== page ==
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A friend of mine in Mexico invited my roommate, LaPorte, and I to an event. I am unable to attend, but my roommate is. In my response, expressing how I wish I could come, I want to say something similar to this English phrase:

I'm jealous that LaPorte gets to eat some of your amazing food!

My first thought was to write:

Estoy celoso que LaPorte va a disfrutar la comida rica que siempre cocinan

But then I felt like celoso might be too strong of a word in this context so I thought maybe I should write:

Me esta dando envidia que LaPorte va a disfrutar la comida rica que siempre cocinan

Help me better understand how to appropriately express jealousy in Spanish in this context and maybe in others as well.

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Nice question, but it would be better if you rephrase this to ask the appropriate use of "celos" and "envidia" and which one of those to use for this case. This is a psychology page that talks about the differences… but is in Spanish. – Alfredo Osorio Feb 7 '13 at 18:39
Envidia es mucho más apropiado en este caso. Celos es más apropiado cuando te "ningunean" amorosa, personal o profesionalmente. – Fran Feb 7 '13 at 19:22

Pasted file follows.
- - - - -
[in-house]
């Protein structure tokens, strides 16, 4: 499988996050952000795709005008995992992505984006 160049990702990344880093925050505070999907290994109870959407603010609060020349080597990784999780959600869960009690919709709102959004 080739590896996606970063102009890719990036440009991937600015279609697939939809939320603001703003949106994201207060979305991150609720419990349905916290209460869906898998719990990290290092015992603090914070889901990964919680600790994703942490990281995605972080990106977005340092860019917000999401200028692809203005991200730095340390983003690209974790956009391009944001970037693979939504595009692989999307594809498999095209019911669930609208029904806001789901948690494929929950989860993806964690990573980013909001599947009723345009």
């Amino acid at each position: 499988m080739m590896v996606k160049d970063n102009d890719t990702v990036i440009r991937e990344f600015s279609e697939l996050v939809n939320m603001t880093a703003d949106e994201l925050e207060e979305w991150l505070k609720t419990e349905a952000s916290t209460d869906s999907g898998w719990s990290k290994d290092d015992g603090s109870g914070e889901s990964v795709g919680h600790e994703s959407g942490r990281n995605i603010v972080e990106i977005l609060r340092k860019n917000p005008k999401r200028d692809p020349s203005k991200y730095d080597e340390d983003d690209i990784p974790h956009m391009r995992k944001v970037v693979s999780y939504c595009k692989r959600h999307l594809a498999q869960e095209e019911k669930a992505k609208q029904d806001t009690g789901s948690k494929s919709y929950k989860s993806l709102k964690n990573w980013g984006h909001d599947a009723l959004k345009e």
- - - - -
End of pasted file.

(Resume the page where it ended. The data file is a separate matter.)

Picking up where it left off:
Note that "jealousy" isn't even the right word in English, which will make translation difficult. You're really talking about envy--which are often confused (at least in English), but are quite separate. – Flimzy Feb 8 '13 at 0:13
Awesome comments, references, and answers, I was feeling like celos didn't sound quite right. I wish I could upvote these comments and answers. – Kyle Weller Feb 8 '13 at 2:44
up vote 5 down vote accepted

With that context, the most appropriate one would be a variation of the third one:

Me da envidia que LaPorte va a comer (o va a disfrutar) su excelente comida, y yo no.

At the end, emphasizing that you won't be able to enjoy it.

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